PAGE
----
Just across the road was the no longer used Brompton tube station. During WWII is is said that Rudolf Hess was brought here and interrogated in the basement. It has very recently been sold for £25 million and will I am sure become very expensive and exclusive flats.
|Brompton Underground Station|
Our key locations ticked off our final destination was again taking us up to the modern day - Brompton Junction in Convent Garden. As we neared Buckingham Palace I could not resist taking a photo of some Santa's on Boris Bikes. We had seen lots of Santa's on our travels. In cars, on foot, roller skates and even some on the Thames rowing. It was a charity drive and like us on our Brompton bikes, they looked as if they were having fun.
Cycling along The Mall I was able to cycle along at speed. I managed to reach just over 27 mph before traffic ahead and running out of road slowed me down.
Arriving at Brompton Junction we were welcomed warmly and soon treated to some pretty good sandwiches, tea and mince pies. Brompton Junction is a showcase for all that is Brompton. It sells lots of Brompton goodies as well as housing a great little cafe. (It has a full workshop but don't expect to take your bike there for a repair or having parts fitted as they only carry out full factory services. You'll need to go to your local dealer for that).
|Orange colours needed!|
The bar stools are great. I am not sure that pedalling has any effect on the seat height but it is great fun while you're waiting for your pot of tea!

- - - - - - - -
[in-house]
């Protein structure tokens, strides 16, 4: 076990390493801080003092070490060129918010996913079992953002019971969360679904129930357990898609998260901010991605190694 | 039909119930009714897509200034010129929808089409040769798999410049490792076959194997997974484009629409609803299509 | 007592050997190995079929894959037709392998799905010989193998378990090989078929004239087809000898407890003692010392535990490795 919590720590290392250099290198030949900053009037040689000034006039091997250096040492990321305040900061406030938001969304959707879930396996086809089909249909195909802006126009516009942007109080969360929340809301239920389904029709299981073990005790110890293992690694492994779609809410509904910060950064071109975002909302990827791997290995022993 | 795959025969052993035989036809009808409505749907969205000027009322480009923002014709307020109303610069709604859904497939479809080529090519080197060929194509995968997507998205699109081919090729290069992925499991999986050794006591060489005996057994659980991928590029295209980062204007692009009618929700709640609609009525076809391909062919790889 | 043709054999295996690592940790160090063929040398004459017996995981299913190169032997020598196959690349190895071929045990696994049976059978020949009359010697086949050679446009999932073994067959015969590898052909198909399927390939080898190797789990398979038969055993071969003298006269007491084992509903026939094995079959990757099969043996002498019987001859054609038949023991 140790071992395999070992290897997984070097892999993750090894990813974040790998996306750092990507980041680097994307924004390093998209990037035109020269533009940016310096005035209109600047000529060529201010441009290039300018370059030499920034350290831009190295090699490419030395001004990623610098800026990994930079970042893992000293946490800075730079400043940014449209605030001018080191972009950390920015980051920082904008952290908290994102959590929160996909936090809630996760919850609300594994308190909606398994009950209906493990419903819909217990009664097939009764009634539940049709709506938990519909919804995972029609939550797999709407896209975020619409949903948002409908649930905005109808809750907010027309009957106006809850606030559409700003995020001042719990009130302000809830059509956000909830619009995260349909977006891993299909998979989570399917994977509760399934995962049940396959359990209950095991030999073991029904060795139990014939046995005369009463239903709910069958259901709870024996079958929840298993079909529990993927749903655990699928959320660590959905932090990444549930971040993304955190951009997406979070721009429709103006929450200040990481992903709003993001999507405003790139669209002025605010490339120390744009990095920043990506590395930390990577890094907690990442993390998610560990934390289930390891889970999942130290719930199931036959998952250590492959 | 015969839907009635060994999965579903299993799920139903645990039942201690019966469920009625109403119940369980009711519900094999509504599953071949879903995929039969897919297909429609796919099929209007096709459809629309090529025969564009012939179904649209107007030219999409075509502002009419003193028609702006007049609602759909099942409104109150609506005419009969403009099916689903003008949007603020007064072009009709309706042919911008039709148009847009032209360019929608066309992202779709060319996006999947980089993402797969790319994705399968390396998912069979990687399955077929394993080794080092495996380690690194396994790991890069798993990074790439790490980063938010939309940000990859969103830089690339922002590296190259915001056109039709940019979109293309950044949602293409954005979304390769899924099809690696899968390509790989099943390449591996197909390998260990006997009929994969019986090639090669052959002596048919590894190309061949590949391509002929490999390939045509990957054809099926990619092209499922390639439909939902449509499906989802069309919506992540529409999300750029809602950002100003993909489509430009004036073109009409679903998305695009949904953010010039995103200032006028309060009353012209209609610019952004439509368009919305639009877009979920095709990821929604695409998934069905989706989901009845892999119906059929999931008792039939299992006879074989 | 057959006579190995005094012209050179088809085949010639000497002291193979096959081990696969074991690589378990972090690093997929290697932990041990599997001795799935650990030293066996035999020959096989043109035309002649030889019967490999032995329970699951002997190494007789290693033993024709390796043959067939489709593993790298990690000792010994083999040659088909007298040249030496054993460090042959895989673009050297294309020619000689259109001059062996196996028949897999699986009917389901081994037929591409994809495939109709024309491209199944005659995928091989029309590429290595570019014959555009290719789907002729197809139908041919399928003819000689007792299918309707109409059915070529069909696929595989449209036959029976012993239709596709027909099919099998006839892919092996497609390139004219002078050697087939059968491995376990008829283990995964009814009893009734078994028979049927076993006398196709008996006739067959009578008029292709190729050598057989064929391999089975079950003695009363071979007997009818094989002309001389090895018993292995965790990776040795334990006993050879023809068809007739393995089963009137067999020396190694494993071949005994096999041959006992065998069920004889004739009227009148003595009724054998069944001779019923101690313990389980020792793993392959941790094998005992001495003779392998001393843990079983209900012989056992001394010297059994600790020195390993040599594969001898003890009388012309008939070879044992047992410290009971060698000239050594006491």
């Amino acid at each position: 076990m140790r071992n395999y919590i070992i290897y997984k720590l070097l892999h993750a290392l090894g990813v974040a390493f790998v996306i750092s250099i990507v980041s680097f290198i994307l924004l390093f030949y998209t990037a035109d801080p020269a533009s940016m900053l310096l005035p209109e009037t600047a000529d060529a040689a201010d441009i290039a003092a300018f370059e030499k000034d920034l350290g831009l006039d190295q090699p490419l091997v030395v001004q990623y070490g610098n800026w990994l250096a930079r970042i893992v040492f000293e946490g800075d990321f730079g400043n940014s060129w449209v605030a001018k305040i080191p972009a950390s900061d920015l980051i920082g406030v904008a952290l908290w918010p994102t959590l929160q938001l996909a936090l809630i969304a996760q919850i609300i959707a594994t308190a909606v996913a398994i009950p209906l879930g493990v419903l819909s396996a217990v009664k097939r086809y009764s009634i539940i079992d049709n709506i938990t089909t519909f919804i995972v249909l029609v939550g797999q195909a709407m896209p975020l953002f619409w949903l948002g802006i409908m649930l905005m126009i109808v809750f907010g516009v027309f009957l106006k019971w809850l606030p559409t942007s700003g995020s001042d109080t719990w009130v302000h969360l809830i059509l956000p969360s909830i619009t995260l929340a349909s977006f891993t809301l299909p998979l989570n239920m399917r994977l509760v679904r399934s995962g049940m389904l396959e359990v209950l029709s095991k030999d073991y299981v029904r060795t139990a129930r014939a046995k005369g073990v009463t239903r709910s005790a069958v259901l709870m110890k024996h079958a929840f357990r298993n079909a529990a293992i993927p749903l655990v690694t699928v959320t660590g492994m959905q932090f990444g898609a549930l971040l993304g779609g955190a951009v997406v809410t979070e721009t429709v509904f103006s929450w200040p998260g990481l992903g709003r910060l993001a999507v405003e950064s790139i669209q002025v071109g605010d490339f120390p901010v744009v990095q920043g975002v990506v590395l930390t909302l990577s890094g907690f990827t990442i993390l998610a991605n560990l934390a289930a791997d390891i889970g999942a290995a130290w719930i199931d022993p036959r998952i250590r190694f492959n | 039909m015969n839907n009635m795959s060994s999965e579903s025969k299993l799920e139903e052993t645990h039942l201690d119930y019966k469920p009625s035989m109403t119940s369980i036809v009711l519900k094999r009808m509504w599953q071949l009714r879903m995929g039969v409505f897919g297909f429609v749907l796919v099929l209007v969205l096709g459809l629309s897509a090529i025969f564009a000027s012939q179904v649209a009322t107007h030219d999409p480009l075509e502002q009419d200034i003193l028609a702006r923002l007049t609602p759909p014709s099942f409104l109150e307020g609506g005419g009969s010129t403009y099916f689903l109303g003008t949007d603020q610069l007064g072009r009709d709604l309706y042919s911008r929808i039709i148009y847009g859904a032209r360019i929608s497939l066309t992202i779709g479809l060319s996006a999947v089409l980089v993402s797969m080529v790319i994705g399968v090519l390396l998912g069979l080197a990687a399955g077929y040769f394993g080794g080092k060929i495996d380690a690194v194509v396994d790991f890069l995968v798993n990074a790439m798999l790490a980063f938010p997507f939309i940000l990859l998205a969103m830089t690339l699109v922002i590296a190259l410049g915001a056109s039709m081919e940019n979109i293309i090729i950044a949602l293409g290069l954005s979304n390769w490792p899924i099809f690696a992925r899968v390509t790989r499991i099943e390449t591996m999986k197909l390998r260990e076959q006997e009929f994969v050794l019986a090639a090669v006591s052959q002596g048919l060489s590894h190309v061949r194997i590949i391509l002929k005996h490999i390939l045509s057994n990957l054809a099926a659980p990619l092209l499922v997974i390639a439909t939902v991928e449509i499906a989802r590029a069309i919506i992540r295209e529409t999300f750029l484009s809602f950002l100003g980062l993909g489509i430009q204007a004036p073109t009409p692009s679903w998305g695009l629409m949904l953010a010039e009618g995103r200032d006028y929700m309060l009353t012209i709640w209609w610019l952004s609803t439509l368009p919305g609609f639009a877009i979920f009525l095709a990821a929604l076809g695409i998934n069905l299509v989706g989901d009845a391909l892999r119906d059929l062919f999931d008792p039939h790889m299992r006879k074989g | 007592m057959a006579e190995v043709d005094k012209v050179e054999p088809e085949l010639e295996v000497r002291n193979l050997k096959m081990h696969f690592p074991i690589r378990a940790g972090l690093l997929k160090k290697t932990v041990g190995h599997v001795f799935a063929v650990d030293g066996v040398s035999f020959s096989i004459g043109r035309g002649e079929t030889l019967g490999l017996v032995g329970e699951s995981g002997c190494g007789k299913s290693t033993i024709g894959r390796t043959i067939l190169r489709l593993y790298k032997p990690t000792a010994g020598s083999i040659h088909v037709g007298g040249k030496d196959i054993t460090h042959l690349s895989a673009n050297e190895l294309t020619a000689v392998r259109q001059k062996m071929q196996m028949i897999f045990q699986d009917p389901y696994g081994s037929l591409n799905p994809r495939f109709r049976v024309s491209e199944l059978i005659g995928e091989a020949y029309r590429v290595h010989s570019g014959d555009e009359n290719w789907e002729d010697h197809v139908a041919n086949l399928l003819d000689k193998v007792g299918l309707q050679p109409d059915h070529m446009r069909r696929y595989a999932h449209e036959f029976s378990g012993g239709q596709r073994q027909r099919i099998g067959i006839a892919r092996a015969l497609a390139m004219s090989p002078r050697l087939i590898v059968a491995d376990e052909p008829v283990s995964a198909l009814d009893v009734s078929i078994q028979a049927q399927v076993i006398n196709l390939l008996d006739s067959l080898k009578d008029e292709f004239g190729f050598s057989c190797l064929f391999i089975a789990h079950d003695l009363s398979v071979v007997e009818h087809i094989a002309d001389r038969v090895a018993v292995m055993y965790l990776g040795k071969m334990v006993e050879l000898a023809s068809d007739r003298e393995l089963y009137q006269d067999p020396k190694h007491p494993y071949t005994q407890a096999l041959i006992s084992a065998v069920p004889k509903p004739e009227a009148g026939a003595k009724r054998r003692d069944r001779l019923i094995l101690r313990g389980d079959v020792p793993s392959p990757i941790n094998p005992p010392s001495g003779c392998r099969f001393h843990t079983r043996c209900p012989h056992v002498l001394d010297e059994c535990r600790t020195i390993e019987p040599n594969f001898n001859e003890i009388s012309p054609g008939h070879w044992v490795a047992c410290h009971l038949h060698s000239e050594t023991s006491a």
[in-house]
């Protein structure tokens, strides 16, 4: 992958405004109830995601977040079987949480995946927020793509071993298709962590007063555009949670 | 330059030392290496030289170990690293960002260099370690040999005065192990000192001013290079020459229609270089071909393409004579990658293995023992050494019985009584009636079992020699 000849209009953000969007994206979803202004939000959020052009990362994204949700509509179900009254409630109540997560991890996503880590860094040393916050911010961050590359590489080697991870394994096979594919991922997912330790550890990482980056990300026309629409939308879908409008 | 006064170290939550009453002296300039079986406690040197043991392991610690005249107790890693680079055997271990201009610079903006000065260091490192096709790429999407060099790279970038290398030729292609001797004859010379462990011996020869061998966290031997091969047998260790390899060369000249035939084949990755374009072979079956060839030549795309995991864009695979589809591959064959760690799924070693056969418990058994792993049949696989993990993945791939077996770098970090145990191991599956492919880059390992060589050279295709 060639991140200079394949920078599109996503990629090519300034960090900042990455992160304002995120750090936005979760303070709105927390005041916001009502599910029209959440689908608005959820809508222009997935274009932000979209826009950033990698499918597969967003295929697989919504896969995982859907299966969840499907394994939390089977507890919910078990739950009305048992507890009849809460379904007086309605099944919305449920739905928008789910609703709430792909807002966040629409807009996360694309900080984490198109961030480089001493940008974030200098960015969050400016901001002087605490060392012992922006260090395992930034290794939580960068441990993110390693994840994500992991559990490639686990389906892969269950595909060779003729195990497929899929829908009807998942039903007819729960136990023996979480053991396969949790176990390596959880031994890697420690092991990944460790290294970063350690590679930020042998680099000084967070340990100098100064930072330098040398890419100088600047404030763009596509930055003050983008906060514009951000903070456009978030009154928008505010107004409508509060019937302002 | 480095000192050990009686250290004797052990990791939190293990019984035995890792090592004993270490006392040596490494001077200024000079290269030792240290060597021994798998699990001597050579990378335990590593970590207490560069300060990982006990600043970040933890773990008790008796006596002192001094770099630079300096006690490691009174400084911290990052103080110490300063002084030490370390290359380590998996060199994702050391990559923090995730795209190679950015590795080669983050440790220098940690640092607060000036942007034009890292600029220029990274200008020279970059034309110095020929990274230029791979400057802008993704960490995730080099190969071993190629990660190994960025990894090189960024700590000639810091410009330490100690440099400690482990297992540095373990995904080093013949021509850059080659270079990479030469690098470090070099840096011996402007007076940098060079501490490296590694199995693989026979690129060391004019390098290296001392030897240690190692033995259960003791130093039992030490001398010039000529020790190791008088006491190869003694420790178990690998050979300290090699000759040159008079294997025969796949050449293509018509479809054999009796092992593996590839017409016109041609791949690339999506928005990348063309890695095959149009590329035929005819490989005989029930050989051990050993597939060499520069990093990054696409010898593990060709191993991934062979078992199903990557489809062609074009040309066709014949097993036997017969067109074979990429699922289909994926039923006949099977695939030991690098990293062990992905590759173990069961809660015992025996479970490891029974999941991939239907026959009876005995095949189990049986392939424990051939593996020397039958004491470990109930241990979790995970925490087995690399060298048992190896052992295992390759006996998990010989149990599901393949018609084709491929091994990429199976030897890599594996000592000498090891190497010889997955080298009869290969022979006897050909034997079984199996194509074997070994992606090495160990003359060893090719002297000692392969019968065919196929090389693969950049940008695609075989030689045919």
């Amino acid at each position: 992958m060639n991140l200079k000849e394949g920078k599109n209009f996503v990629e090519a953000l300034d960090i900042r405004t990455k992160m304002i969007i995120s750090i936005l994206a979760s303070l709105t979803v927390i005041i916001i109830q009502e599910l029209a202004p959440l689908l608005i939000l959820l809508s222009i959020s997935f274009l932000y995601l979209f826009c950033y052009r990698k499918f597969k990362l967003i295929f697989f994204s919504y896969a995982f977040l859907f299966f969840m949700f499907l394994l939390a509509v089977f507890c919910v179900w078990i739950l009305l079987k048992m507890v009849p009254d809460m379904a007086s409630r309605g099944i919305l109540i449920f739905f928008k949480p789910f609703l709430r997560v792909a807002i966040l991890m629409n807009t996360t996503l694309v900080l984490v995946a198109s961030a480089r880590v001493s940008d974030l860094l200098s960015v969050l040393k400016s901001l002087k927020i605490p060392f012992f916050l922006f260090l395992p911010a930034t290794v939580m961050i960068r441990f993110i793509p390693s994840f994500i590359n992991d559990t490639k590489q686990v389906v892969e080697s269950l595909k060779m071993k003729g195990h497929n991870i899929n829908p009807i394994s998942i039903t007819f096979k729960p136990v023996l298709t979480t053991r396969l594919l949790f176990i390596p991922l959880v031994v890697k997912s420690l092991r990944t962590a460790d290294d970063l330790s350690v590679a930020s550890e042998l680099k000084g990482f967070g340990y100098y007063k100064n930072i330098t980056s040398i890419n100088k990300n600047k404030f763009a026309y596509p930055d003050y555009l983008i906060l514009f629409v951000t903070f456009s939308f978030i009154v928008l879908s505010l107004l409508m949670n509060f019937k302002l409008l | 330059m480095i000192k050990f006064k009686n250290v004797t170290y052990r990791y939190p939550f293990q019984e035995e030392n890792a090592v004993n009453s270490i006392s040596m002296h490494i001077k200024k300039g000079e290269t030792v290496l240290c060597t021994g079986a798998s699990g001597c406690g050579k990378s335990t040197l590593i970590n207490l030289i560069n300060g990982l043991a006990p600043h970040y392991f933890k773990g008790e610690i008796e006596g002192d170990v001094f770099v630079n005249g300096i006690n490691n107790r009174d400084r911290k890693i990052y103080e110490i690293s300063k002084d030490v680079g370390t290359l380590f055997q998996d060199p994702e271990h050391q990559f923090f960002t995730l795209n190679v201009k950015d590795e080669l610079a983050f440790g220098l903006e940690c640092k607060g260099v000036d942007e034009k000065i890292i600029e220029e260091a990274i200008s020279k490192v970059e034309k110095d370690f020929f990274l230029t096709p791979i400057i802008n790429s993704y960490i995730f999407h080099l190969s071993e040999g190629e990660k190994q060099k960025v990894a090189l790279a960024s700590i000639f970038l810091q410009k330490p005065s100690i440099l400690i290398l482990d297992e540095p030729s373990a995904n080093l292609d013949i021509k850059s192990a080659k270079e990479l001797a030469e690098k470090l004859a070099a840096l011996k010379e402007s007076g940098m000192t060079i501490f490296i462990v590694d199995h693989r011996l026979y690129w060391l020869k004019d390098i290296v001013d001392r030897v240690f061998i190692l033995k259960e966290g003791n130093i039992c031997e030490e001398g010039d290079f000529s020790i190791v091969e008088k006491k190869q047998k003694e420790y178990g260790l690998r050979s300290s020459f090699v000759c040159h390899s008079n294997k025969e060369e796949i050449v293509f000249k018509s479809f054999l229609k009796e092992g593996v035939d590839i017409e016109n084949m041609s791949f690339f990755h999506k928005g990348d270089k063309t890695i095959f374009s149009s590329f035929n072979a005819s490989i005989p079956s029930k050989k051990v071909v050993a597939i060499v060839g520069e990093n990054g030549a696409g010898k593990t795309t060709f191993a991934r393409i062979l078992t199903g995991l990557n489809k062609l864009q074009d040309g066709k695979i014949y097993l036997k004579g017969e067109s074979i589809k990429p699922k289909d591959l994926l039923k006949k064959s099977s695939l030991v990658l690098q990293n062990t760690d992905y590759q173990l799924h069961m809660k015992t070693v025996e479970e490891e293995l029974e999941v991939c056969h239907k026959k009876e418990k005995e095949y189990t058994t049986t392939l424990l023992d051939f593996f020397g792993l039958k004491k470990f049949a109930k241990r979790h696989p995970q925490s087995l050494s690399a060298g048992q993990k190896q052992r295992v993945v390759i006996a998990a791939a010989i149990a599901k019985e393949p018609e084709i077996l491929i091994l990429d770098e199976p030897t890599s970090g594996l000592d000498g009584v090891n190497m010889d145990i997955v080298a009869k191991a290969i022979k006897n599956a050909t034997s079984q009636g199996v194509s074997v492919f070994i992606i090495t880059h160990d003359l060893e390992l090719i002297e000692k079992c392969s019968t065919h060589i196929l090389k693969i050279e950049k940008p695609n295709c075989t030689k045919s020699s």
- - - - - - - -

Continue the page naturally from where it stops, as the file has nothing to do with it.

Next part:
I had not been to Brompton Junction before and I must say it a brilliant place. I can see myself back there again. for me it was a little like going to the Apple Store and there was that sense of excitement and wonder.
Towards the back of the cafe, two original Brompton bicycles are lined up in pride of place. They were red but to my eyes at least there was a hint of orange in them?
|This is orange!?|
After chewing the fat for a while I made my exit with David and Anne to visit the Brooks shop not far away. It was a really great Brompton fest and Bob really does need thanking for organising a great ride that had it all - even the weather. Brompton Junction also need a special mention for allowing 18 Bromptonians to descend upon their shop and treating us so well. (If you are in London, you have to pay them a visit)!
Bob's Brompton themed is one I hope that he does again another time (hint Bob). With a Christmas ride planned for next week, I hope to see Bob again and some familiar faces. This particular ride is one of my all time favourites and will be rather special in more ways than one...
I would love to tell all but you will have to wait for my blog post.